Education Secretary Betsy DeVos gave a pep talk Thursday to representatives and supporters of historically black colleges and universities gathered to discuss how to ensure they remain competitive in preparing students for a quickly changing job market.
Historically black colleges and universities, or HBCUs, defined in federal law, “are cultural institutions with storied legacies that are unique and remarkable,” DeVos said at The Heritage Foundation, which organized the forum.
“Today, I encourage you to think about how your institutions will be known decades from now, in addition to being an HBCU,” she said at the event at the think tank’s Capitol Hill headquarters, called the Historically Black Colleges and Universities Forum.
DeVos cited Johnathan Holifield, executive director of President Donald Trump’s HBCU initiative and a forum participant, saying that Holifield likes to ask how each of the roughly 100 designated schools will stay competitive.
“A strong heritage, coupled with a strong vision for the future, can foster a competitive edge,” she said. “And I know that the question you are asking yourself every day is ‘How are we going to be relevant and distinctive five, 10, 20 years from now?’”
DeVos went on to say:
I know some HBCUs have opened public charter schools on their campuses, and others have forged partnerships elsewhere to improve the K-12 pipeline. Your competitiveness ultimately depends on your most valuable assets, your students. Helping them be better prepared before they walk your halls serves to strengthen their futures and your institutions. …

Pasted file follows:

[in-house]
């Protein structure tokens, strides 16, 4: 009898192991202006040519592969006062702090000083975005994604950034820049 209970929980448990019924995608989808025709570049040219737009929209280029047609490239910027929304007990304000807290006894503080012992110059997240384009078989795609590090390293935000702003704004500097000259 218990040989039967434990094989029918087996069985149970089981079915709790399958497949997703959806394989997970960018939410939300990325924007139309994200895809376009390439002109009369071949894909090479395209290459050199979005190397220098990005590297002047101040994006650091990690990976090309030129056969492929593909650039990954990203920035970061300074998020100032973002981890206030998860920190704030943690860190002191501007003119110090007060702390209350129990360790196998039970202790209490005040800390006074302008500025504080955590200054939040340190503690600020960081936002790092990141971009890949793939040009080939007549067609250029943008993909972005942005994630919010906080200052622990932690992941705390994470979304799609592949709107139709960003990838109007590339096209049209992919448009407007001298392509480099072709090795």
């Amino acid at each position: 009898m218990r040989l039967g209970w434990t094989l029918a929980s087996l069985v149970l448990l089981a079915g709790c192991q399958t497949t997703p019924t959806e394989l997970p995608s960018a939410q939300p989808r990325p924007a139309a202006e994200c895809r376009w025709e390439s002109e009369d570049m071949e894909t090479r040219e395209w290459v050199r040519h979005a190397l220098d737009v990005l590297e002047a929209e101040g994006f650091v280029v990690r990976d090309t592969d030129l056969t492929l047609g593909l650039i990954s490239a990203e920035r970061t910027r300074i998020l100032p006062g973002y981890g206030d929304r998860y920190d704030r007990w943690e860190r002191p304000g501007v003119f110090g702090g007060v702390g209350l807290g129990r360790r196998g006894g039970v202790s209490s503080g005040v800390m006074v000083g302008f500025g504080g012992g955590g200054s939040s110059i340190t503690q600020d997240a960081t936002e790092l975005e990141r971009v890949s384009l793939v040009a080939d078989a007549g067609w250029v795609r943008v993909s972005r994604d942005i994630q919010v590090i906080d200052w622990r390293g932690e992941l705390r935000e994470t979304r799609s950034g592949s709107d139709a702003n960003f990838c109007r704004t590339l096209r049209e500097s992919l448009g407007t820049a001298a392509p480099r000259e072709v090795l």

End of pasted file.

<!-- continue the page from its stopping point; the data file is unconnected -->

Educators, business leaders, community leaders, and, yes, even politicians must work in concert to put the success of students above everything else. After all, they are 100% of our future.
—Trump’s signing of legislation, called the Future Act, designed to ensure consistent funding for HBCUs. Part of the new law simplifies the form for federal student aid, DeVos said, “making applying easier and reducing the compliance burden.”
“While others tried half measures or short-term fixes, we took the bold steps necessary to help students succeed in the long term,” she said.
—Resurrecting the HBCU Capital Financing Advisory Board and increasing spending for programs at black colleges, including those at faith-based schools that she said had been “unconstitutionally excluded.”
—Expanding Pell Grant eligibility so students may attend class year-round, as well as increasing the maximum a student may be awarded.
—“Reviewing, rewriting, or removing onerous regulations that are impediments to HBCUs and their missions.”
Among those scrapped was the Obama administration’s “gainful employment” rule, which DeVos said had given bureaucrats the “power to punish or even close colleges and programs that didn’t match the prior administration’s policies and preferences.”
—Modernizing student aid through initiatives such as the myStudentAid app, or software application, which she encouraged participants to download and try out.
DeVos took the opportunity to tout legislation to create Education Freedom Scholarships through a federal tax credit to support state-led efforts to expand choices for students and parents outside traditional K-12 public schools.
“We are very excited for the prospects of how this will provide rocket fuel to efforts that states already have engaged in and that some are on the verge of engaging in,” she said.
“Thank you for your commitment,” DeVos told her audience in closing. “President Trump and I value our continued collaboration.”